CEOs Salivate Over Trump's Tax-Cut Plans, Vague as They May Beby
Chieftains like Wyndham’s Holmes become ‘cheerleaders’
Skeptics question whether savings would fuel job growth
Nothing gets Corporate America going like a tax-cut proposal.
Chief executive officers are keeping their fingers crossed that the skeletal details offered up by President Donald Trump’s administration Wednesday will turn into a concrete proposal to slash the corporate tax rate to 15 percent from the current 35 percent. That would free them up to invest and fuel economic expansion, they said in interviews and conference calls this week.
“If you listen to the framework of tax reform, I find that incredibly encouraging for companies like ours,” Rick Gonzalez, CEO of drugmaker AbbVie Inc., said on an earnings call Thursday. The proposed tax changes “would put us in position that would be far more competitive.”
Skeptics argue that companies would only pass along tax savings to investors, boosting special dividends and buybacks. The one-page list of principles that Trump’s administration released Wednesday cited the elimination of “tax breaks for special interests,” signaling that some companies might have to give up subsidies they currently receive. But for now, the nation’s business chieftains are rooting for the Republican president.
“We can be a cheerleader from the sidelines,” said Stephen Holmes, chief executive officer of hotel operator Wyndham Worldwide Corp., said Wednesday on a call with investors. “Lower taxes means better cash flow, more opportunity to invest.”
The White House is embarking on the arduous task of turning its one-page outline into legislation on a matter that has already divided Congress and large U.S. companies. Before the White House weighed in, a detailed plan backed by House Speaker Paul Ryan had drawn the ire of retailers and other industries because of a border-adjustment provision that would tax imports but not exports, leading many members of Congress to raise doubts about it.
U.S. Treasury Secretary Steve Mnuchin, who unveiled the White House’s guidelines on Wednesday with National Economic Council Director Gary Cohn, was vague on details. That’s made it difficult for companies to plan. Should they get more aggressive on investments and merger opportunities, certain that tax reform will materialize eventually? Or should Trump’s early legislative stumbles, such as a failed dismantling of the Affordable Care Act, give them pause about how much they can bank on major changes to the tax code?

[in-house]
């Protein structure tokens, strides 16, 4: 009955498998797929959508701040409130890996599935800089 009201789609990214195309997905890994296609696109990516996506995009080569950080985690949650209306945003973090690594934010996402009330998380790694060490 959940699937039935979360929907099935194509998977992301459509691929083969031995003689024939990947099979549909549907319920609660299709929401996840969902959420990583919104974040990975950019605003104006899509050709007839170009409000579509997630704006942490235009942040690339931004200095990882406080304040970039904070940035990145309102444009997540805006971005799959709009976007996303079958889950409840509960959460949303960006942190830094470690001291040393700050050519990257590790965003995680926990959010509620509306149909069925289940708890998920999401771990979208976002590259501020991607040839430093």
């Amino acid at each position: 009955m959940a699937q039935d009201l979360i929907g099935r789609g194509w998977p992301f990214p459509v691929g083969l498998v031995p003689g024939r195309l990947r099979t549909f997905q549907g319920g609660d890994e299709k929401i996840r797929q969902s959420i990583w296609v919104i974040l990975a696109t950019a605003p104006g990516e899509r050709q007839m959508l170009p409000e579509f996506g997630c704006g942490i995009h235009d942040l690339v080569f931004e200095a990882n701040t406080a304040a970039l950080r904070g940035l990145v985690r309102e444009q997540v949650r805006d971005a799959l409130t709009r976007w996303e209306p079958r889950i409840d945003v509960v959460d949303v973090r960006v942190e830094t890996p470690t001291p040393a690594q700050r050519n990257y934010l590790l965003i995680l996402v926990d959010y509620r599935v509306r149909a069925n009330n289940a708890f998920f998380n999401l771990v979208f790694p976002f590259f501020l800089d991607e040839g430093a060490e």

“We continue to believe that something does get done this year, but the timing and the magnitude of it are anybody’s guess,” Randall Stephenson, CEO of AT&T Inc., said Tuesday in a call with investors. “But achieving competitive corporate tax rates -- this is probably the biggest catalyst available for our public policy makers if they want to increase capital investment and job creation.”
For some executives, a simplified tax code would present some tradeoffs. Waste Management Inc. noted that subsidies for fuel and low-income housing could go away, affecting its tax strategy. “But we’ll be happy to give up the fuel tax credit for a term for a rate reduction in corporate tax rates,” CEO James Fish said on a call.
The White House has pitched Trump’s wish list as a way to boost capital spending to create jobs and boost the economy. But one aspect may do more to help shareholders than workers. The administration reiterated its plan Wednesday for a one-time tax reduction for U.S. companies to repatriate cash from their foreign subsidiaries.
Though Mnuchin didn’t specify a rate for overseas funds brought home, the president said on the campaign trail that he wanted a cut to 10 percent from the current corporate income-tax rate of 35 percent. More than $2 trillion in offshore profits is held overseas by U.S. companies.
A rate cut could be a boon for tech companies like Apple Inc. and Microsoft Corp., and industrial behemoths such as General Electric Co. Their investors would do quite well, too, if history is any lesson. In 2004, a similar move led to an overseas influx of cash that was mostly returned to shareholders, not spent on building factories and creating jobs. While discussing repatriation Thursday, Gonzalez of AbbVie cited the company’s commitment to increasing its dividends.
“The vast majority of that cash was spent in the form of share buybacks, which are good for stocks in the short run,” said Gina Martin Adams, chief equity analyst for Bloomberg Intelligence. More than likely, “companies will give it back to shareholders.”
Such a boost to shareholder returns could help prolong the run-up in U.S. stocks since Trump was elected in November. The so-called “Trump bump” has seen the Standard & Poor’s 500 Index surge 12 percent since then.
Repatriation “could be a nice benefit,” said Marshall Front, who oversees $800 million as chief investment officer at Front Barnett Associates in Chicago. On the other hand, investors could overestimate how much companies actually would give back, he said. “The danger is that people could carried away with the impact.”
There’s another tantalizing benefit for companies with large operations overseas. A lower tax rate offers an opportunity to get a competitive edge against foreign competitors that have to pay more to their own governments.
“Doesn’t matter what industry you’re in,” said Boeing Co. Chief Financial Officer Greg Smith on a conference call Wednesday. “If you’re a global company, it’s going to allow you to compete on a global platform. And so we’re supportive of that.”